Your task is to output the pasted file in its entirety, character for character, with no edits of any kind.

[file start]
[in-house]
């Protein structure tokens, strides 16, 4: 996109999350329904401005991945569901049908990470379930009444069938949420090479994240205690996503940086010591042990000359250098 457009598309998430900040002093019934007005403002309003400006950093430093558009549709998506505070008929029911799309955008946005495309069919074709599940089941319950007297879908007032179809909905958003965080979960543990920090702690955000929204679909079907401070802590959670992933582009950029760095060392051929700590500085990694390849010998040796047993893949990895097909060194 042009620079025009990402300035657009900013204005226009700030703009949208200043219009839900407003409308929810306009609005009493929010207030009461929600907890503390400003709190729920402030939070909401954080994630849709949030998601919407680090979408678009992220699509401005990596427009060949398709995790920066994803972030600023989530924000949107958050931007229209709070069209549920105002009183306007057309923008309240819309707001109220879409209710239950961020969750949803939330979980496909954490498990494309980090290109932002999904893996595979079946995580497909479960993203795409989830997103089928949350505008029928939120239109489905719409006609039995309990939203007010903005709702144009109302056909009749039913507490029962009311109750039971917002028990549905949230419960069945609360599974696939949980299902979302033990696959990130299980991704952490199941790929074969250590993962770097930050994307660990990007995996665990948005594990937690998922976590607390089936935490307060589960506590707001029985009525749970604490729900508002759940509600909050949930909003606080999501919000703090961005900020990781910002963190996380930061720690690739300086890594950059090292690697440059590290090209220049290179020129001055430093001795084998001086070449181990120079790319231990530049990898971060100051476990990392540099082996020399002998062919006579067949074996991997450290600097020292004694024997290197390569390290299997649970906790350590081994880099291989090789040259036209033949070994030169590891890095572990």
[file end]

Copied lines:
[in-house]
């Protein structure tokens, strides 16, 4: 996109999350329904401005991945569901049908990470379930009444069938949420090479994240205690996503940086010591042990000359250098 457009598309998430900040002093019934007005403002309003400006950093430093558009549709998506505070008929029911799309955008946005495309069919074709599940089941319950007297879908007032179809909905958003965080979960543990920090702690955000929204679909079907401070802590959670992933582009950029760095060392051929700590500085990694390849010998040796047993893949990895097909060194 042009620079025009990402300035657009900013204005226009700030703009949208200043219009839900407003409308929810306009609005009493929010207030009461929600907890503390400003709190729920402030939070909401954080994630849709949030998601919407680090979408678009992220699509401005990596427009060949398709995790920066994803972030600023989530924000949107958050931007229209709070069209549920105002009183306007057309923008309240819309707001109220879409209710239950961020969750949803939330979980496909954490498990494309980090290109932002999904893996595979079946995580497909479960993203795409989830997103089928949350505008029928939120239109489905719409006609039995309990939203007010903005709702144009109302056909009749039913507490029962009311109750039971917002028990549905949230419960069945609360599974696939949980299902979302033990696959990130299980991704952490199941790929074969250590993962770097930050994307660990990007995996665990948005594990937690998922976590607390089936935490307060589960506590707001029985009525749970604490729900508002759940509600909050949930909003606080999501919000703090961005900020990781910002963190996380930061720690690739300086890594950059090292690697440059590290090209220049290179020129001055430093001795084998001086070449181990120079790319231990530049990898971060100051476990990392540099082996020399002998062919006579067949074996991997450290600097020292004694024997290197390569390290299997649970906790350590081994880099291989090789040259036209033949070994030169590891890095572990």